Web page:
For Now, Sequencing Cancer Tumors Holds More Promise Than Proof

Jan 15, 2018
Originally published on January 15, 2018 2:17 pm

People diagnosed with cancer understandably reach for the very best that medical science has to offer. That motivation is increasingly driving people to ask to have the DNA of their tumors sequenced. And while that's useful for some malignancies, the hype of precision medicine for cancer is getting far ahead of the facts.

It's easy to understand why that's the case. When you hear stories about the use of DNA sequencing to create individualized cancer treatment, chances are they are uplifting stories. Like that of Ben Stern.

In the spring of 2016, Stern was diagnosed with a deadly brain cancer, glioblastoma. His doctors at the Sidney Kimmel Comprehensive Cancer Center at Johns Hopkins promptly treated him with surgery, then over the months, chemotherapy and radiation. He even got on a clinical trial to see if a leading edge drug called a checkpoint inhibitor would work.

Ben Stern found out abruptly that wasn't doing the trick either, when he was struck with a seizure. "My whole right side clenched up and [my wife] Tara had called 911 in the middle of it."

The tumor had grown back, so surgeons went in again to remove what they could. Tara said the next month's appointment showed the surgery hadn't worked, either.

"The tumor had already grown back and it was already bigger than the original size tumor that we had found the previous May," Tara Stern says. This staggering regrowth took only five weeks.

Stern's doctor got a sample of the tumor and sent a genetic analysis of it to what Hopkins calls its "molecular tumor board." It's a small group of doctors who meet Mondays to review these genetic tests. They found an overactive gene in his tumor that's only rarely associated with brain cancer. But that mutation in other cancers sometimes responds to a particular drug. So Ben went on it as part of his ongoing treatment.

"He started his next round of chemotherapy that Monday but he didn't seem to get weaker," Tara says, "He was getting stronger almost every day. It was almost miraculous."

Ben says the drug even reversed his deteriorating mental state brought on by the brain tumor. At the next monthly appointment, following a brain scan, Ben and Tara got more good news.

"The tumor was immeasurable on that next MRI," Tara says. "It wasn't there, to put it bluntly."

Ben's eyes well up as he hears his wife telling the story. "I was basically as I am now, which is in tears."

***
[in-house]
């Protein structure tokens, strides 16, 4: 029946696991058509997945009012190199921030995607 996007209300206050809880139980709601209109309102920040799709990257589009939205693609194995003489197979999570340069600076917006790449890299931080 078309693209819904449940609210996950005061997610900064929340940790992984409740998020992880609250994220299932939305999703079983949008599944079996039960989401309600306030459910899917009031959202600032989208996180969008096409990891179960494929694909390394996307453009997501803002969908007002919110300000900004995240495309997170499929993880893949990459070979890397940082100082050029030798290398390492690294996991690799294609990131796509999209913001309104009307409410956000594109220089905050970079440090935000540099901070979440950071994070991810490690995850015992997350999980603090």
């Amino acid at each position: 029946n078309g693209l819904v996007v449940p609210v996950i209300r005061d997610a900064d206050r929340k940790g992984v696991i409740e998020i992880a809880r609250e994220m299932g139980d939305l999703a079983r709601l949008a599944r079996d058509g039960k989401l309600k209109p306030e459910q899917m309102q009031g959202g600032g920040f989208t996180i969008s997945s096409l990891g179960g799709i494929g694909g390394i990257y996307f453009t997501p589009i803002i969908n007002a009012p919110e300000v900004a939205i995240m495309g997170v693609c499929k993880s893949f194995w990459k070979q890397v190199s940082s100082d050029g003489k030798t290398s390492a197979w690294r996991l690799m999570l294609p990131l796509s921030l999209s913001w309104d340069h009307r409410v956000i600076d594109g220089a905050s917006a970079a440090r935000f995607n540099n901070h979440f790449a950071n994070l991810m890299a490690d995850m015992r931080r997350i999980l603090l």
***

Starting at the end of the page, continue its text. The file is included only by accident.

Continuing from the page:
Eight months later, Ben was thinking ahead about his future, rather than wondering whether his life is ending.

"We have to use this result with caution because we don't know how long this effect might wear on, but for the time being this is a clinically very meaningful benefit," says his doctor at Hopkins, medical oncologist Matthias Holdhoff.

And while it's a good-news story for the field of precision medicine, it is also not the way most of these stories end.

"We're getting better, but like many things in life, there's hope and hype. And that's also the reality with precision medicine right now," says Ben Park, an oncology professor at the Sidney Kimmel Comprehensive Cancer Center at Hopkins. After noticing how much confusing genetic information was flooding doctors at Hopkins, he founded the molecular tumor board there.

"The reason I started this tumor board [in 2013]... was simply because there was a patient, a young woman who had metastatic breast cancer who had a mutation on one of these reports and decided to forego standard-of-care therapies, which have been proven to actually prolong life in this setting," Park says. Instead, the woman enrolled in a clinical trial that didn't really make sense for her particular type of cancer and "she almost died. She had really bad toxicity from the experimental drug."

She was drawn, Park says, by the allure of precision medicine. Patients and doctors alike are clamoring for these tests. But interpreting the results isn't easy because different companies offer these tests and interpret the DNA signatures differently, "and that can make a huge difference," Park says.

"That's where we're having difficulty right now as a field," he says, harmonizing test results that often disagree with each other.

At Hopkins, the genomic tests usually don't offer any suggestion for treatment. Only about one quarter of patients at Hopkins are steered toward particular drugs or toward ongoing clinical trials. Other top medical centers find they can identify potential treatments only about 10 percent of the time.

So far there's only been one randomized study of this approach to precision cancer care — and it did not show a survival advantage for people who went through all this genetic testing.

"If you have this knowledge, it's not enough," Park says. "You have to prove that acting on that knowledge — some medical intervention — will actually afford benefit for patients. That's the trickiest, toughest part about looking at all these types of genomic tests, to really prove that this is making a difference in the lives of our patients."

Park has since passed on leadership of the molecular tumor board to his colleague, oncologist Josh Lauring. Lauring says there are a few cancers where DNA analysis does make a clear difference, say in melanoma and certain types of lung cancer.

"In other cancers, it's really kind of an open question. At the same time, this testing is available commercially as well as at academic medical centers, and is being done. Patients want it, providers want it."

So what's happening, in effect, is a huge, unorganized experiment, involving real patients, treated differently in all sorts of settings. Lauring and colleagues at Hopkins are trying to keep track of all their patients: what treatment they got, how long it was successful, and how long the patients lived.

"We think it's really important to capture that information as well, to try to learn from it," Lauring says, "because in many cases it's not going to be effective, but in some it is, and it's important for us to figure that out."

Therapies that target specific genetic patterns are appealing because medical scientists have some sense of the biology underlying their drugs — they aren't just killing fast-growing cells, as conventional chemotherapy does.

"Unfortunately in many cases these responses, if they occur, are relatively brief."

That unfortunately turned out to be the case for Ben Stern as well. Five months after his remarkable response, Ben started feeling weaker again. An MRI suggested the cancer might be on the move. So he went back to the hospital for another round of chemotherapy and radiation.

They're hoping for the best.